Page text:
Discussion in 'Newbie Lounge - NEW' started by Guiness, Jan 14, 2015.

  1. Guiness

    Guiness New Member

    Sep 1, 2014
    Lake Erie Islands
    2007 280 Sundancer
    Garmin 720s
    Twin Merc 220's
    Is there any trick in operating the windless? I never had one before and for most of the time it will be just me and my it really that simple just hit the button and up comes the anchor... or is there some maneuvering involved. Sound like a stupid question but as I mentioned I never had one before just trying to get an idea of what to expect.
  2. Quint4

    Quint4 Well-Known Member TECHNICAL Contributor SILVER Sponsor

    Oct 6, 2006
    S.W. Ohio
    330 Sport Bridge
    5.7 MPI 350 Merc Bluewaters
    First thing is, safety. They are very powerful and will remove a finger or toe with no hesitation.

    They also use a lot of battery amps to retract the rode/chain. As a general rule I have my engines running when retracting. There will be a 60 amp breaker somewhere between the windlass and battery......find it, as it may trip sometime and need reset.

    Once anchor is properly deployed you can tie off on the cleat near the windlass to eliminate the constant strain of wave action on the unit. (calm waters you can get by with out cleating)

    I like to watch my rode/chain when retracting.......if it starts to get tangled I immediately stop and deal with it before it is in a miserable wad.(usually this does not happen....just be aware)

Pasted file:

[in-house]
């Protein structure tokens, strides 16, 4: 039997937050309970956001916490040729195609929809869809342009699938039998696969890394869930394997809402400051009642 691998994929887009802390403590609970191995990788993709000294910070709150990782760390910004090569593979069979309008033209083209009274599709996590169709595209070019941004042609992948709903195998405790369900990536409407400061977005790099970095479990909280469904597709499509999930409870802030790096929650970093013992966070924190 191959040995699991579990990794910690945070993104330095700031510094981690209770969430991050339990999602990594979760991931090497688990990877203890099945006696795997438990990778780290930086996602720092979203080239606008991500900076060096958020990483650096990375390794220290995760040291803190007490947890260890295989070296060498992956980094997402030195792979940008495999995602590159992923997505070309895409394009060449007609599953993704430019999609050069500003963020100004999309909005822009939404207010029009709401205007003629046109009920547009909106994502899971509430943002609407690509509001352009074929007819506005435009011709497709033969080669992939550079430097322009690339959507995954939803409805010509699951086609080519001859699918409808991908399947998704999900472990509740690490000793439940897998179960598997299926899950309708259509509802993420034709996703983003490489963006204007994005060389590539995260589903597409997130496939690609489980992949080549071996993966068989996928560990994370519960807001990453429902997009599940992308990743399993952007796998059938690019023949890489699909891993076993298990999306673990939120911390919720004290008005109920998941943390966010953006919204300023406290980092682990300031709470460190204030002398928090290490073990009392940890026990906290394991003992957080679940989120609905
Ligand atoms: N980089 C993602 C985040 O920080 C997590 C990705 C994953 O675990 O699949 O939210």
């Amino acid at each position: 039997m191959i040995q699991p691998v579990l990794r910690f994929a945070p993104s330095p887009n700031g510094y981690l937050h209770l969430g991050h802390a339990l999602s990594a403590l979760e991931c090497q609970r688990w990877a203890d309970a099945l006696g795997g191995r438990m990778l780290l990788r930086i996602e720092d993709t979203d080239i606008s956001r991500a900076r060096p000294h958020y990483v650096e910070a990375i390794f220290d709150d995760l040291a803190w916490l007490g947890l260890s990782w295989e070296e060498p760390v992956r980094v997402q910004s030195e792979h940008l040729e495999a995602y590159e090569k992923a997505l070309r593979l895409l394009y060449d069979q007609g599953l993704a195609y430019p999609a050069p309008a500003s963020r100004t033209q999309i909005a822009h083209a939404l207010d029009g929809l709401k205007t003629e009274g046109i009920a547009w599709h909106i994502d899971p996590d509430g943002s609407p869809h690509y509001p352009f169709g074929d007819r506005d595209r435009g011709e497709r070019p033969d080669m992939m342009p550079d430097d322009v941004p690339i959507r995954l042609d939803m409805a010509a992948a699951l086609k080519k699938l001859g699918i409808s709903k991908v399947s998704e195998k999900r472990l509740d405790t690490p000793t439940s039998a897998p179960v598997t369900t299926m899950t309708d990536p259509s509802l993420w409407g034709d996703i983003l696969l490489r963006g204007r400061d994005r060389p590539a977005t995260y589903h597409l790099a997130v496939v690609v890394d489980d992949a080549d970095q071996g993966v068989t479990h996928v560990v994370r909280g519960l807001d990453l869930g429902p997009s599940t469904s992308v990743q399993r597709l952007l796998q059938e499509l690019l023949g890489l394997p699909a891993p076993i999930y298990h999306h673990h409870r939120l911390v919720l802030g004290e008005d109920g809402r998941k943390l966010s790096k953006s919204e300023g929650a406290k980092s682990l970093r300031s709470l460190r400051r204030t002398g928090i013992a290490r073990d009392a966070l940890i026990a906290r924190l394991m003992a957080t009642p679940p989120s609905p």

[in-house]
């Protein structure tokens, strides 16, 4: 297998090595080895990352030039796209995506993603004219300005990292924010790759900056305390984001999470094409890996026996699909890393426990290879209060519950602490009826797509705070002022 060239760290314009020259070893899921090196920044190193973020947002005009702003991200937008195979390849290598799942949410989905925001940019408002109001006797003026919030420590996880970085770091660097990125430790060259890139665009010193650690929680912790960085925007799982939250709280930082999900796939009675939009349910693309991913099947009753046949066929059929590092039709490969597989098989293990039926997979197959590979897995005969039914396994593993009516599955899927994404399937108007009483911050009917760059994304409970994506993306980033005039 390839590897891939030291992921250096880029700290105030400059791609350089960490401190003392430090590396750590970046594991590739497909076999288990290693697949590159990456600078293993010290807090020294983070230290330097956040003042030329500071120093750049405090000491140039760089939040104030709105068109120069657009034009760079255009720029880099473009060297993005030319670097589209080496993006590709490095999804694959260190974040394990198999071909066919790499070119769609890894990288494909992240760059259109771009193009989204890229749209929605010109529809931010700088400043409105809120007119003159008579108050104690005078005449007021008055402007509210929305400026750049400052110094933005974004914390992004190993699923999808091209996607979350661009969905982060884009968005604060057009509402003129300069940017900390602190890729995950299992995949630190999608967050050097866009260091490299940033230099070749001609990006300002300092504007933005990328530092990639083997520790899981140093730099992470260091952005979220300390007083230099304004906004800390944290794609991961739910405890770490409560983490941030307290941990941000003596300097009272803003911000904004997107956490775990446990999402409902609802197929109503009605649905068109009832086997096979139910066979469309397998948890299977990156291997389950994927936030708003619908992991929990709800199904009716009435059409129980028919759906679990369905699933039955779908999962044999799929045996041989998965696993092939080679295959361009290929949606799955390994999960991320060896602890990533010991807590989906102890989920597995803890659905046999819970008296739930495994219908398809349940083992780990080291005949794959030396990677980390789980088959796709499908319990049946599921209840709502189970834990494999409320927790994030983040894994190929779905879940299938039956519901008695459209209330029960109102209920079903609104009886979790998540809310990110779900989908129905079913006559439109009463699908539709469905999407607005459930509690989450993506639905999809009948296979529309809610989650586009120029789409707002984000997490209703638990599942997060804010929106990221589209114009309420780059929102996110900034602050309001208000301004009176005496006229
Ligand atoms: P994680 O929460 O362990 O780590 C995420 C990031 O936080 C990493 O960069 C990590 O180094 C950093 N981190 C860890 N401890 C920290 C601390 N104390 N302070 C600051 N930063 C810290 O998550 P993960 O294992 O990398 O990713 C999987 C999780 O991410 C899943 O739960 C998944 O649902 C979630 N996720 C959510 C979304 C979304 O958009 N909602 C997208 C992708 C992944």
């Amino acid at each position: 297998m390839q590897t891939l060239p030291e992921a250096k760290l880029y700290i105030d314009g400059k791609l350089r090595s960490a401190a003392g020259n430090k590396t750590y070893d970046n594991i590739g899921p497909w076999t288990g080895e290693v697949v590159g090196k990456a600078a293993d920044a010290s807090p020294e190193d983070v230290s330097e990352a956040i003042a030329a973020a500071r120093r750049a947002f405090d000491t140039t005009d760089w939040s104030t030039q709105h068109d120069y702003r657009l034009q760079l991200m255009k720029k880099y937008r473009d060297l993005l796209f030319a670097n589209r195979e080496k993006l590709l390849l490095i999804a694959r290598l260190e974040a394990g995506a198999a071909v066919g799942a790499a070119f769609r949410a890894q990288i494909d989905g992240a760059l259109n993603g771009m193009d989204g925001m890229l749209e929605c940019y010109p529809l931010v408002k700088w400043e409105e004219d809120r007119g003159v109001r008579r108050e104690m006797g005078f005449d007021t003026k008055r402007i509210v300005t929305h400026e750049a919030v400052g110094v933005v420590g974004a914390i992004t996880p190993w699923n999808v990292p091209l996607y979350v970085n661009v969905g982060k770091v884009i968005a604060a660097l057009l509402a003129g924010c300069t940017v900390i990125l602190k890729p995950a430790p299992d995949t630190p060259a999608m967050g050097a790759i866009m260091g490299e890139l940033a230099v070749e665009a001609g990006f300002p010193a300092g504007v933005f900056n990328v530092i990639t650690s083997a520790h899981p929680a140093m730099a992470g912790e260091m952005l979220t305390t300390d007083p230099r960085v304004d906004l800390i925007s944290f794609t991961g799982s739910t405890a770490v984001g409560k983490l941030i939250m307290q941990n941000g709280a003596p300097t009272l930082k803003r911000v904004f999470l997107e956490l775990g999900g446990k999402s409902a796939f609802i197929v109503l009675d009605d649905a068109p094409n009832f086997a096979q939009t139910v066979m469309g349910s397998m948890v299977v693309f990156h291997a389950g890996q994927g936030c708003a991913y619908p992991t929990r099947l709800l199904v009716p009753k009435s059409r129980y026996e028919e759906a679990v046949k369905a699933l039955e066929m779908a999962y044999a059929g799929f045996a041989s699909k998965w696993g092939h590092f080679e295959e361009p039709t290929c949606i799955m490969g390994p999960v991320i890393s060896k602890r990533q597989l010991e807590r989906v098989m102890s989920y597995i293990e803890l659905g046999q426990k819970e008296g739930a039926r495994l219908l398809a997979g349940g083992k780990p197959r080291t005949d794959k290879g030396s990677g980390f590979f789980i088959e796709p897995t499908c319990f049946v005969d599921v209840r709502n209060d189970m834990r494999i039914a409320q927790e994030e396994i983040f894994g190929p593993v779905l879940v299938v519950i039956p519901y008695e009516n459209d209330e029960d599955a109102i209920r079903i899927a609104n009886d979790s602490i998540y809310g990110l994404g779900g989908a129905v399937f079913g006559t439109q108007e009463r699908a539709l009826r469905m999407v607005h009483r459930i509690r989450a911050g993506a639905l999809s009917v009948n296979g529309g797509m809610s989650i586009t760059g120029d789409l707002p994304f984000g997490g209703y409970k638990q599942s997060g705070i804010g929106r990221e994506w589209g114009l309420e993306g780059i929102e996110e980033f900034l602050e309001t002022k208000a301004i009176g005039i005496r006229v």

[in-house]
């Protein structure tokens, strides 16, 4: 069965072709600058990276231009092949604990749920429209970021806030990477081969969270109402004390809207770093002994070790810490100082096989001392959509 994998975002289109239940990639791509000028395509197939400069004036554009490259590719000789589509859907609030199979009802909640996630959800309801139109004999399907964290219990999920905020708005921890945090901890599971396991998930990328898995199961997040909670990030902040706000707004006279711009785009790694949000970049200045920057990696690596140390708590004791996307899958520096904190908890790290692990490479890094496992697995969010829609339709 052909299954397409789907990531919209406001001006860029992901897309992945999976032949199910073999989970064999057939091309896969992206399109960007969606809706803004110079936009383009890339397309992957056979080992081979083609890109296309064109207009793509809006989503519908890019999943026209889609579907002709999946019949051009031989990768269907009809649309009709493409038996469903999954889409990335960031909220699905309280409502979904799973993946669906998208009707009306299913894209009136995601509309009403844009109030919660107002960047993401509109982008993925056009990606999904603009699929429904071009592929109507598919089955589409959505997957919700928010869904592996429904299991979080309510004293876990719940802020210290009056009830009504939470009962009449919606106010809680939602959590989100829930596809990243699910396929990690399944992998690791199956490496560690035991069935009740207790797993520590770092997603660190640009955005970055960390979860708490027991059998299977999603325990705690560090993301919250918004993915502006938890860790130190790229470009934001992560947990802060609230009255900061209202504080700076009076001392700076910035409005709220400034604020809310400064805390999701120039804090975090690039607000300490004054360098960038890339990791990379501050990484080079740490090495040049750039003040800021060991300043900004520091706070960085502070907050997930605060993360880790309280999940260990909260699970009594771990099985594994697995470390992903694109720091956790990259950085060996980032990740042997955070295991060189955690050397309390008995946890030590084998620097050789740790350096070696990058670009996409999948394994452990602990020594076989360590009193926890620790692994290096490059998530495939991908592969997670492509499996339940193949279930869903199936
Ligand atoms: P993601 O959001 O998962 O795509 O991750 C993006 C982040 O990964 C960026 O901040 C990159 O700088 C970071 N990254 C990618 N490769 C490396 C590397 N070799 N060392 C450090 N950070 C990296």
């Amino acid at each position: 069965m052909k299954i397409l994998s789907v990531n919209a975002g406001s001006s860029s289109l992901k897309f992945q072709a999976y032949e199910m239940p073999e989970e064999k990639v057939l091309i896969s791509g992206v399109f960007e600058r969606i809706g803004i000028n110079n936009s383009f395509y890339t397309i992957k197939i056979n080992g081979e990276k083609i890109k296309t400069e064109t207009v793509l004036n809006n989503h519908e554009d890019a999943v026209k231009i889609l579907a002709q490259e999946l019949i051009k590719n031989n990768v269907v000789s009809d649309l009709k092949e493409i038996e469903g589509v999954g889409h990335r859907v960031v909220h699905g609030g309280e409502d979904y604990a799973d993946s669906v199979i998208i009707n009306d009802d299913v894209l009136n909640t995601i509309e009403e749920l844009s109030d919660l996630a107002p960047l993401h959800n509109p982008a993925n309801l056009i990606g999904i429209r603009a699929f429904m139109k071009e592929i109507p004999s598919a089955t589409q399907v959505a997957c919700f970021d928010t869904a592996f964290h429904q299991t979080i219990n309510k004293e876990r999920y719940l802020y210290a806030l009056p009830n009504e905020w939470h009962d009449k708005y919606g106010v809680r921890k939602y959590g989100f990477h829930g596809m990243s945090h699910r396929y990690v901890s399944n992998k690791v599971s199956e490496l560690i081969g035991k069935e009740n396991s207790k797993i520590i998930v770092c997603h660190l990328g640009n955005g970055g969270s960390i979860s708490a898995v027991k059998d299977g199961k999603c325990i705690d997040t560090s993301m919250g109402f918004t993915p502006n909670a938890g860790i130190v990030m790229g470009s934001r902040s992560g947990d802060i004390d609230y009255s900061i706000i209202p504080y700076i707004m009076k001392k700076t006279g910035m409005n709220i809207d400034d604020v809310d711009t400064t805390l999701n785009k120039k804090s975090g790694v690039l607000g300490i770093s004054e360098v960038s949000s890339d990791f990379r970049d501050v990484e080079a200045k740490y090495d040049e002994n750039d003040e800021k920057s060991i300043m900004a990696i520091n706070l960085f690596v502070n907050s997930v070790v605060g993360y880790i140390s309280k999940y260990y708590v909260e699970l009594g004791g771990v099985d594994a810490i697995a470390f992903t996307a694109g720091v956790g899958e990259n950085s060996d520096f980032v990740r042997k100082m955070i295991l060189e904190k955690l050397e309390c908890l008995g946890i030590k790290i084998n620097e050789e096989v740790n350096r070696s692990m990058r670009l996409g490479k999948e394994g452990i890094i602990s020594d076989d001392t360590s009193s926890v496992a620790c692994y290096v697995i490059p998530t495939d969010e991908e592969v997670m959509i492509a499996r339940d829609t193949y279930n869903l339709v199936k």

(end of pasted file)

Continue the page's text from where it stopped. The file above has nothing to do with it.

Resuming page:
Find and be familiar with the "hand crank" so if all else fails you can manually wind in the anchor.

    Others will probably add some more tips.
  3. Guiness

    Guiness New Member

    Sep 1, 2014
    Lake Erie Islands
    2007 280 Sundancer
    Garmin 720s
    Twin Merc 220's
    Thanks Quint ... I will look for the breaker and hand crank. I appreciate the advise.
  4. SloBurn

    SloBurn Member

    May 30, 2013
    Greenwood Lake, NY
    1994 270 Sundancer. 7.4L Merc. Tow with a 2006 Dodge RAM Hemi
    340 HP Merc 454 c.i.
    They do work better when there's not a lot of tension on them. Sometimes I'll maneuver to relax the tension before I hit the button. I get tangles on the slack side down in my rode locker, so watch for that when deploying. And tie it off to a cleat, don't leave all the tension on the windlass itself.
  5. Gofirstclass

    Gofirstclass Well-Known Member

    Apr 20, 2010
    Tri Cities, WA
    1995 550 Sedan Bridge,
    2010 Boston Whaler 130 Super Sport,
    1981 Boston Whaler 130 Sport,
    CAT 3406C's, 580hp.
    When deploying the anchor, if there's any wind or current, point the bow into the wind/current. Bring the boat to a stop, the lower the anchor. I painted about a 1.5' section of my anchor chain white, every 25' so I can count how much I am letting out, and painted a 6' section all white right next to the anchor so when I'm bringing it in I know when I'm about to get to the anchor.

    Anyway, back to the subject of lowering the anchor. When the boat is stopped, lower the anchor and when there's about enough out to give a 2:1 scope, put the boat in reverse and back away from the anchor. When you have about 4:1 or 5:1, stop letting out your rode and you should feel the rode tighten as the anchor sets. When the rode it tight, the bow will swing to where it's on a straight line pointing at the place where the anchor has set. At that time, let out enough additional rode to give you the proper scope. A scope of 7:1 may be needed if the wind is blowing or if you're in a current.

    When you're raising the anchor, idle the boat toward the anchor to take the strain off the rode. Just bump it into gear long enough to get moving, then go back to neutral. You will hear the difference in the tone of the windlass motor when the rode is tight again. At that point, stop retrieving the rode, bump it into gear and repeat the process.

    It's not difficult, but you'll soon learn the sounds of the windlass when it's straining and when it's free spooling the rode in.

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